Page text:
THE Association of Ghana Industries (AGI) has commended the Bank of Ghana (BoG) for helping to stabilise the economy with the right mix of monetary policy tools, but says the decision to stay the policy rate at 20 per cent could delay the fruits of that stability to businesses.
With Treasury bill rates at record low, inflation down to 11.8 per cent and the cedi holding its own against benchmark currencies, the AGI said the BoG “could have been a little more ambitious” in the setting and announcing of the policy rate for the first quarter of the year.
The Chief Executive Officer of the association, Mr Seth Twum-Akwaboah, told the Daily Graphic on January 23 that a reduction in the policy rate would have inspired the private sector to borrow more funds for investment and growth.
“If there are all these positives (macroeconomic stability), then why do you maintain the rate?” he asked.
“Perhaps, BoG could have been a little more ambitious by reducing it a little bit, especially at the beginning of the year, when you want to push private sector to deliver,” he stated.
Reason for decision
Mr Twum-Akwaboah was commenting on the decision of BoG’s Monetary Policy Committee (MPC) to maintain the bank’s benchmark rate at 20 per cent.
The Central Bank Governor, Dr Ernest Addison, explained on January 22 that the decision was “to ensure that the inflation target horizon is maintained and the medium-term inflation target of 8±2 per cent is achieved this year”.
“While there was a trend decline in headline and core inflation throughout the year, allowing for some 550 basis points policy rate cut, the committee has observed some emerging pressures in underlying inflation in the last two months of 2017, although inflation expectations appear to be well anchored,” he explained.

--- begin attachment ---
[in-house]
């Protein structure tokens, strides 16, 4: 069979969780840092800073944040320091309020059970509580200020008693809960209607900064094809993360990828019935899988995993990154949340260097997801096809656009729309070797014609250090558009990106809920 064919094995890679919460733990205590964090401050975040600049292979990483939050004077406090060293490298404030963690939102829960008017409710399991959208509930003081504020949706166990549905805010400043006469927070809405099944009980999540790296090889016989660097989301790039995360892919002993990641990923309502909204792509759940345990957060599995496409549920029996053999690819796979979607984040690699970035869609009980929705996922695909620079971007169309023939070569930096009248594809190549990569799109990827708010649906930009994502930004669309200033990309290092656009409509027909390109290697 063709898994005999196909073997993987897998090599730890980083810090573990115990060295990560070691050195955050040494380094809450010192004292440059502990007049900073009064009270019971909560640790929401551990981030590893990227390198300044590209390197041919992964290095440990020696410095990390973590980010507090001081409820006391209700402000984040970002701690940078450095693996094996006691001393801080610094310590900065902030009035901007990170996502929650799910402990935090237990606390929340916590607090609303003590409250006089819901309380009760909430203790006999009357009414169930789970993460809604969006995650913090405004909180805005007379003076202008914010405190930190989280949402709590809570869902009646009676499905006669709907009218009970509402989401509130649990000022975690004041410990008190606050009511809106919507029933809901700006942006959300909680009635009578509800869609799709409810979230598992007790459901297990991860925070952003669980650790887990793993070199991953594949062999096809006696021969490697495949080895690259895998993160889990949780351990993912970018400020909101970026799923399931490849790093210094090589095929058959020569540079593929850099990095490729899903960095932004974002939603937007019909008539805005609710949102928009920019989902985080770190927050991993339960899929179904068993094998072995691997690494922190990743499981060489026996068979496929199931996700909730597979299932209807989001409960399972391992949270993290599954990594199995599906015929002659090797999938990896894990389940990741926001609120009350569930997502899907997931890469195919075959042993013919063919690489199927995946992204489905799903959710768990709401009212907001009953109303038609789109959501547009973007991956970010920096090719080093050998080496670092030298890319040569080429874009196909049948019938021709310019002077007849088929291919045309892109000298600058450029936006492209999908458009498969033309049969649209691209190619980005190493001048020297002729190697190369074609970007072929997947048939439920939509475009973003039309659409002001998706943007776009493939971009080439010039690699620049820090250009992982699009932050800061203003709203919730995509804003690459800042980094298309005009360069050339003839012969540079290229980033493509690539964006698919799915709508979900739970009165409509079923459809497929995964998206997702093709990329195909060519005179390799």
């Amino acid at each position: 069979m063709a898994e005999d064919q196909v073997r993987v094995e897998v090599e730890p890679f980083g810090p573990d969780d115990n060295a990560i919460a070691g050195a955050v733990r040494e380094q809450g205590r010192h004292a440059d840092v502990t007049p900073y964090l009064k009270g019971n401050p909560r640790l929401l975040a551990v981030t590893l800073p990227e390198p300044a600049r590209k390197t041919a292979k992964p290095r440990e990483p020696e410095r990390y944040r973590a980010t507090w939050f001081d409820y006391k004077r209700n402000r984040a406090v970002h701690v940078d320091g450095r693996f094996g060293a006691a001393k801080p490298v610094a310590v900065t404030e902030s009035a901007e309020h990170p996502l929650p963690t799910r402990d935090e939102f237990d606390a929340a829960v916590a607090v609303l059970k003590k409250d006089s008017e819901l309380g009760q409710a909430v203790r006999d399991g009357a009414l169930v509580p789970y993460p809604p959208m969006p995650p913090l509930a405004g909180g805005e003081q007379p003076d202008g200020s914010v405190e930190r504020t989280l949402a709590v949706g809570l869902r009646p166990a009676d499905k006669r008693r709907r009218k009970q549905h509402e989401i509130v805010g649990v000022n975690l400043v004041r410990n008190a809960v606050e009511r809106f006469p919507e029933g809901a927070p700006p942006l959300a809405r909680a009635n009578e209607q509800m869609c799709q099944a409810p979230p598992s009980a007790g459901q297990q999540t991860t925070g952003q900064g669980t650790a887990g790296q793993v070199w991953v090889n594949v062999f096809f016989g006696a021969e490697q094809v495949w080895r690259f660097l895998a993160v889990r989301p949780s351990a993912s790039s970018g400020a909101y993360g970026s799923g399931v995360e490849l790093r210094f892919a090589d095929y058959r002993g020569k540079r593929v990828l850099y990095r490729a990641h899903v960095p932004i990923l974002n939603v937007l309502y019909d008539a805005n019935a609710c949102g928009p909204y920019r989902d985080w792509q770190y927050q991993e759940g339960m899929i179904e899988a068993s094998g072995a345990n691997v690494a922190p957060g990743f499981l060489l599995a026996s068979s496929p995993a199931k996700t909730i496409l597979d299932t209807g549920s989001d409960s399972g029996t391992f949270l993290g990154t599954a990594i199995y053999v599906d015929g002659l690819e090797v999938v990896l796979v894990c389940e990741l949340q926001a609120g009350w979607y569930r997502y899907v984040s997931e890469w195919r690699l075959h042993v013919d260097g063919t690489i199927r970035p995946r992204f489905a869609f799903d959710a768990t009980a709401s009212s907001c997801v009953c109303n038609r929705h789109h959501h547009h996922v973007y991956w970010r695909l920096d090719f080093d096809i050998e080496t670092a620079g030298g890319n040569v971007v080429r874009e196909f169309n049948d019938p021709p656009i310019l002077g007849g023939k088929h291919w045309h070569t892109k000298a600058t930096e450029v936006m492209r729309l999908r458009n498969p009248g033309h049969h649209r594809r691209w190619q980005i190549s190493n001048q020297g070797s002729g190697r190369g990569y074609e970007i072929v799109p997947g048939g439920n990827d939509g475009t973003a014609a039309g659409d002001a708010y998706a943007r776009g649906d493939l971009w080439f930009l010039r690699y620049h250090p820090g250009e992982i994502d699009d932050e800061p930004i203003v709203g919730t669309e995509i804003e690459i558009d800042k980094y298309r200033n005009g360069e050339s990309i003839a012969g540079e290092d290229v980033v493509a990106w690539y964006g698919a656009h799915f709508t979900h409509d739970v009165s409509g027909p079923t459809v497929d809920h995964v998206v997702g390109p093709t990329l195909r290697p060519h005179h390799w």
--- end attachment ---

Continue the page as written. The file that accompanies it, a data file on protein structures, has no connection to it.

Since January 2017, the BoG has lowered the policy, a benchmark rate to banks, by 550 basis points, ostensibly to signal a moderation in inflation and lending rates.
Its latest decision now means that the interbank lending rate will remain below 20 per cent. It also means that BoG’s lending to banks, under the lender of last resort, will remain at 20 per cent, something AGI’s CEO said could have been lower.
“The policy rate, to a large extent, determines the interest rate of loans. Now that the government has made it clear that it wants the private sector to be the lead in creating the jobs and other programmes and the private sector also relies heavily on money borrowed from the financial institutions, it is natural to say that the lower the interest rate, the better for us.
“And at the beginning of the year like this, if you have the rate reduced, it means that you are reducing cost of borrowing and you are actually encouraging private sector investment,” Mr Twum-Akwaboah said.
Impact on lending rates
On an annual basis, cost of and access to credit have featured among the top four challenges facing businesses in the country.
Mr Twum-Akwaboah stated: “Nothing much has changed,” as banks fail to rapidly transmit the stability in the economy and the drastic drop in the policy rate into the cost of borrowing.
After opening last year at 26.9 per cent, BoG’s annual percentage rate, which tracks the rates banks and non-bank financial institutions charge on loans, softened to 25.7 per cent in December. This represents a 100 basis points drop compared to the 550 basis points drop in the policy rate.
AGI’s CEO said trend in the interest rates market was disproportionate to the stability.
“Now, we are talking about plus 25 per cent. That is still too high, considering the economic achievements we have made in the recent past,” he said and, thus, urged banks to respond accordingly.
He noted that the association would continue to dialogue with the central bank with the aim of ensuring that businesses benefited fully from its policy decisions.